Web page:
Every day, more than 21,000 cars drive by the sign. They drive by dozens of other signs on Tampa Road, which runs from one side of Pinellas County to the other and becomes Hillsborough Avenue when it crosses the county line.
But while other signs might advertise a special on auto tuneups or salute the troops overseas, this particular sign sings a different song.
It might say: "Sex is hereditary."
Or: "Money isn't everything, but the children keep in touch."
Or even: "The Creator is a comic whose audience is afraid to laugh."
The creator of the sayings on the sign is a veterinarian named Steven Odland, 40, a Baptist minister's son who grew up in Indian Rocks Beach and now runs the Woodlands Animal Hospital in Oldsmar.
His business is treating dogs and cats, but his hobby is broadcasting his thought for the day at the commuters who pass his office on their way to Tampa or Clearwater.
Odland's audience isn't afraid to laugh. Its members also aren't afraid to call him up to complain about what he has put on the sign that day.
"I feel like this is a finger on the pulse of real life," Odland said. "Sometimes we get some real fibrillations."
For instance, the week Gen. H. Norman Schwarzkopf made a triumphant return to Tampa Bay, Odland posted this maxim: "Patriotism is the virtue of the vicious."
That one offended a lot of people, including one man who offered to fight Odland _ proof, the veterinarian said, that the sign was right.
One of his saucier quips said, "He tested her for ticklishness with test tickles." So many people gasped at that one, Odland said, that "organized groups of old ladies tied up my phone lines for days."
On the other hand, when he posted one that said, "Men need sex. Women need shoes," a number of women called to say how much they liked that one, Odland said.
The sign started out as a way for Odland to boost the spirits of the commuters he saw battling rush-hour traffic every morning and afternoon.
"You see all these faces going by," Odland said. "They're sad, frustrated. I thought, "These people need a laugh in the morning."'
But during the past six years, the sign has become a way for a man who deals with fleas and ticks all day to express himself on some larger subjects.
"I can't say it's brought me great business, but it's brought me great pleasure," Odland said.
It brings pleasure to other people, as well.
Jim Campoli, president of the Greater Oldsmar Chamber of Commerce, calls Odland's sayings very amusing.
"I always get a laugh out of them," Oldsmar resident Elsie Coy agreed. "Some of them really hit home _ and every place else."
However, Betty Finch, who lives across Tampa Road from Odland's office, said the veterinarian's philosophical ramblings don't exactly grab her.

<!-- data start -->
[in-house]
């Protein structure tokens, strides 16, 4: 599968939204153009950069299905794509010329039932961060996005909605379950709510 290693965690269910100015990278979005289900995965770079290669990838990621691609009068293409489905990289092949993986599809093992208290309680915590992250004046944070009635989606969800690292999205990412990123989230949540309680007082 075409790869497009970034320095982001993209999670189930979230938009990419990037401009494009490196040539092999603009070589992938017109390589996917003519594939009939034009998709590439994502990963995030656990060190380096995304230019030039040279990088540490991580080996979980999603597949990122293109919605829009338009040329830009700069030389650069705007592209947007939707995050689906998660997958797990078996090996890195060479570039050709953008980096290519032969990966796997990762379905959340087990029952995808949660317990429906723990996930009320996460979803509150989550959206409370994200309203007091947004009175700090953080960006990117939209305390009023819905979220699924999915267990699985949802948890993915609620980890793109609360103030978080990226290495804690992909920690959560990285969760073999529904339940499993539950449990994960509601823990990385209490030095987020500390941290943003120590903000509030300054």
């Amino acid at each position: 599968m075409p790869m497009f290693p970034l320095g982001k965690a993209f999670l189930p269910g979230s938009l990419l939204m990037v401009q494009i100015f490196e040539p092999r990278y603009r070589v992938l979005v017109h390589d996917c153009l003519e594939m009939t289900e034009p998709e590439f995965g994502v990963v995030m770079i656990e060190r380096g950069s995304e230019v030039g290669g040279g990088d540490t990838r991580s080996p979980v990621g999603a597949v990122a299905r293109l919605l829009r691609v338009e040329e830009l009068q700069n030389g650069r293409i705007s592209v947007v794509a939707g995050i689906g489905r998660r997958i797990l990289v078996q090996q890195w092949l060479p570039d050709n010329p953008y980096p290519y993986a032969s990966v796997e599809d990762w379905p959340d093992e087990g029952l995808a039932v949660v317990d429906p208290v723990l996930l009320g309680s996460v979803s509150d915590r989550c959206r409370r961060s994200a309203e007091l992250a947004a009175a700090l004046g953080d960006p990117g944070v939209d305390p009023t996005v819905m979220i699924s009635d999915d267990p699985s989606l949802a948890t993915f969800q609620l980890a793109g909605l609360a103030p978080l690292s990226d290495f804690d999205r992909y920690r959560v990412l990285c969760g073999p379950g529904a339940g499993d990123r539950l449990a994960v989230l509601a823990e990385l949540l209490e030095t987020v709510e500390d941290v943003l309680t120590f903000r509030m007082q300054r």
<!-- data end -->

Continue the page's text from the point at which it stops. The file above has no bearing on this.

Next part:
"I don't pay that much attention to them," she said. "Some days I don't even read that sign."
The one witticism that reaped the most favorable attention said: "The man who invented Lifesavers made a mint." Its popularity is a source of discouragement to Odland, who doesn't count it as his best work.
"I thought, "All this depth _ and they love the mint,"' Odland said with a sigh.
He keeps a diary of sorts, a book full of photographs of every epigram he ever posted, and he flips through it reliving past successes and failures.
A number of them are racy: "Whoever named it necking didn't know anatomy." Some are theological: "Man is a dog's idea of what God should be." Some are just plain cynical: "Scandal is gossip made tedious by morality."
"Some of them have a real edge," Odland said. He puts up the racy ones to keep people reading, but he has other motives, too.
"Sometimes I get bored," he said. That's usually when he puts up some of his more outrageous ones, just fishing for a response. If too many people are offended, though, he'll take the sign down.
A couple that he did several years ago about AIDS, he says now, were "clearly in bad taste." Another one he thought up, involving crippled children, "didn't last hours," he said.
"The ones I make up are the ones that always get me in trouble," Odland said. "Sometimes I'm in a bad mood, and I say something I don't mean."
Odland doesn't write all his proverbs himself. A Clearwater woman gave him a list of hundreds that he spent five months going through. Other people suggest material, too. But Odland is the final authority and often the sole author.
He said he has turned down requests from politicians, charities and businesses trying to let them use his well-read space for more pedestrian messages. That's not what his auto audience wants, he said. They want something to make them laugh or think.
After six years, Odland said he's not worried his well of sayings will run dry. And when he gives his reason, it sounds like something straight off the signboard.
"The alphabet is limited," he said, "but the combinations are endless."